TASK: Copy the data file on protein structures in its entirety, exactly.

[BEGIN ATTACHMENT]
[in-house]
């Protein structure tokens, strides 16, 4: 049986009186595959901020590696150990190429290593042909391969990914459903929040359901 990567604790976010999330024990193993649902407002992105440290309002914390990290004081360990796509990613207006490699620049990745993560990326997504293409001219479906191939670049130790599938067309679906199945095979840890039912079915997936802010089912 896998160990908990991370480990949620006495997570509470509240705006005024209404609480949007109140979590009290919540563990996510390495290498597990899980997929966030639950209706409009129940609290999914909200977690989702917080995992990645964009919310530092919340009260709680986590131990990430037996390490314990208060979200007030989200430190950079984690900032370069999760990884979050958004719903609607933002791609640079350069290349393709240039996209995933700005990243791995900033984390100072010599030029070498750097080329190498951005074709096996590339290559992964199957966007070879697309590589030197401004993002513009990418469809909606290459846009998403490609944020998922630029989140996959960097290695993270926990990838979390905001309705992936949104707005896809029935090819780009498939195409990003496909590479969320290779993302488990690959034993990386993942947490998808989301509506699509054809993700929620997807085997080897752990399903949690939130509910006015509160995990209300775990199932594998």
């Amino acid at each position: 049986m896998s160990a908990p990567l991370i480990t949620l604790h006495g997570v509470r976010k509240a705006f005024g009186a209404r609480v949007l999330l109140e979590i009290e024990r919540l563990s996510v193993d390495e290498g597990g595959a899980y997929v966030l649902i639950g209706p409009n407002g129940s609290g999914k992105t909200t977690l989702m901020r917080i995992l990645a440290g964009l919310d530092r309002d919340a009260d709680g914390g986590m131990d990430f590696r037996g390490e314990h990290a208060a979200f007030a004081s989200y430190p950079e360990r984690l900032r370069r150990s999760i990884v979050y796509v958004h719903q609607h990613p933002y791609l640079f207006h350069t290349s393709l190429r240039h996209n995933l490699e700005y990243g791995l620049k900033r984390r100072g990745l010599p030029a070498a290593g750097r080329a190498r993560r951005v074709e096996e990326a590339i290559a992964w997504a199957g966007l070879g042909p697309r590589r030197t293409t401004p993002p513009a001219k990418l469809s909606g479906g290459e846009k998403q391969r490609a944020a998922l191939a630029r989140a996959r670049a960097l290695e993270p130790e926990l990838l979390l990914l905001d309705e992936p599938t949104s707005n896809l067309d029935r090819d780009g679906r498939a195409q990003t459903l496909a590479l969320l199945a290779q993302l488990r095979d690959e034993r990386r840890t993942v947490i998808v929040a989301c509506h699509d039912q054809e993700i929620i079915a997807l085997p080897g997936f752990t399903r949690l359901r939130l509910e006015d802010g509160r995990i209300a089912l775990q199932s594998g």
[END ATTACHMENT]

[in-house]
């Protein structure tokens, strides 16, 4: 049986009186595959901020590696150990190429290593042909391969990914459903929040359901 990567604790976010999330024990193993649902407002992105440290309002914390990290004081360990796509990613207006490699620049990745993560990326997504293409001219479906191939670049130790599938067309679906199945095979840890039912079915997936802010089912 896998160990908990991370480990949620006495997570509470509240705006005024209404609480949007109140979590009290919540563990996510390495290498597990899980997929966030639950209706409009129940609290999914909200977690989702917080995992990645964009919310530092919340009260709680986590131990990430037996390490314990208060979200007030989200430190950079984690900032370069999760990884979050958004719903609607933002791609640079350069290349393709240039996209995933700005990243791995900033984390100072010599030029070498750097080329190498951005074709096996590339290559992964199957966007070879697309590589030197401004993002513009990418469809909606290459846009998403490609944020998922630029989140996959960097290695993270926990990838979390905001309705992936949104707005896809029935090819780009498939195409990003496909590479969320290779993302488990690959034993990386993942947490998808989301509506699509054809993700929620997807085997080897752990399903949690939130509910006015509160995990209300775990199932594998």
């Amino acid at each position: 049986m896998s160990a908990p990567l991370i480990t949620l604790h006495g997570v509470r976010k509240a705006f005024g009186a209404r609480v949007l999330l109140e979590i009290e024990r919540l563990s996510v193993d390495e290498g597990g595959a899980y997929v966030l649902i639950g209706p409009n407002g129940s609290g999914k992105t909200t977690l989702m901020r917080i995992l990645a440290g964009l919310d530092r309002d919340a009260d709680g914390g986590m131990d990430f590696r037996g390490e314990h990290a208060a979200f007030a004081s989200y430190p950079e360990r984690l900032r370069r150990s999760i990884v979050y796509v958004h719903q609607h990613p933002y791609l640079f207006h350069t290349s393709l190429r240039h996209n995933l490699e700005y990243g791995l620049k900033r984390r100072g990745l010599p030029a070498a290593g750097r080329a190498r993560r951005v074709e096996e990326a590339i290559a992964w997504a199957g966007l070879g042909p697309r590589r030197t293409t401004p993002p513009a001219k990418l469809s909606g479906g290459e846009k998403q391969r490609a944020a998922l191939a630029r989140a996959r670049a960097l290695e993270p130790e926990l990838l979390l990914l905001d309705e992936p599938t949104s707005n896809l067309d029935r090819d780009g679906r498939a195409q990003t459903l496909a590479l969320l199945a290779q993302l488990r095979d690959e034993r990386r840890t993942v947490i998808v929040a989301c509506h699509d039912q054809e993700i929620i079915a997807l085997p080897g997936f752990t399903r949690l359901r939130l509910e006015d802010g509160r995990i209300a089912l775990q199932s594998g």